Many employers offer an employee assistance program to assist their employees with mental health challenges. The program may cover short-term counseling, referrals and follow-up services. You’ll still want to doublecheck that a therapist is covered by your insurance policy, especially if you expect to need continued treatment.
3. Talk to your doctor
Your doctor may be able to refer you to a therapist who can help you address specific mental health concerns. Therapists may have specialties like substance misuse issues or family concerns. Just as you want to see a cardiologist for a heart ailment, you want to work with a therapist who specializes in treating your particular mental health challenges.
4. Ask your friends or colleagues
Mental healthcare is as valid and important as physical healthcare, but we often are reluctant to admit that we need professional help. You may be surprised to discover that many of your friends and colleagues have experienced mental health challenges, and some of them may be able to refer you to a trusted mental health professional.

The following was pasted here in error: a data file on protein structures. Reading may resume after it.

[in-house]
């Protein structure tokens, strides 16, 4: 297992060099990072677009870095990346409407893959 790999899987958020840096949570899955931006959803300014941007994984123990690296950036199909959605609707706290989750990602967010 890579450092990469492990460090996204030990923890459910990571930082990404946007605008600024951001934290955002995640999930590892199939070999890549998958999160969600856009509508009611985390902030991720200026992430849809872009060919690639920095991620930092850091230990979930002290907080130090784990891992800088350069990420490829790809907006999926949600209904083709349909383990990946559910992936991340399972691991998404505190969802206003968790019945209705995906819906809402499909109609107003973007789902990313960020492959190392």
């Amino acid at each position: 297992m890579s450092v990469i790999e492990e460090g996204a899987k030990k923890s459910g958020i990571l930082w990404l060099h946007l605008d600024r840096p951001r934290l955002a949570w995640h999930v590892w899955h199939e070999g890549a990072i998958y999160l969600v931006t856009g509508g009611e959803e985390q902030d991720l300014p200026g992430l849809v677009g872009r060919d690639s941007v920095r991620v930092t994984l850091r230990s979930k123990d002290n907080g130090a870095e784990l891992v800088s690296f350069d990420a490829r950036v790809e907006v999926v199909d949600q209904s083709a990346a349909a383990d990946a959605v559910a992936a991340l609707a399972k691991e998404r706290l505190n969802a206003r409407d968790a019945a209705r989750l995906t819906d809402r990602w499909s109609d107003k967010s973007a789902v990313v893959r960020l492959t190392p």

5. Do an online search
It’s the 21st century. Many online tools offer databases of local mental health providers. Check out the American Psychological Association’s psychologist locator or the Psychology Today therapist directory.
6. Try out several options
Finding the right therapy match can involve some trial and error. If you attend a few sessions and still don’t feel comfortable, look for new options. You deserve a therapist you trust and feel comfortable working with. Therapy isn’t always easy, but the right therapist can make it more effective.
7. Consider support groups
Mental health struggles can leave people feeling very alone. A support group puts you in touch with other people who are experiencing similar challenges. For many people, support groups offer a way to find emotional strength in difficult times. Did you know that Hancock Health hosts a number of these groups? You can find out more here.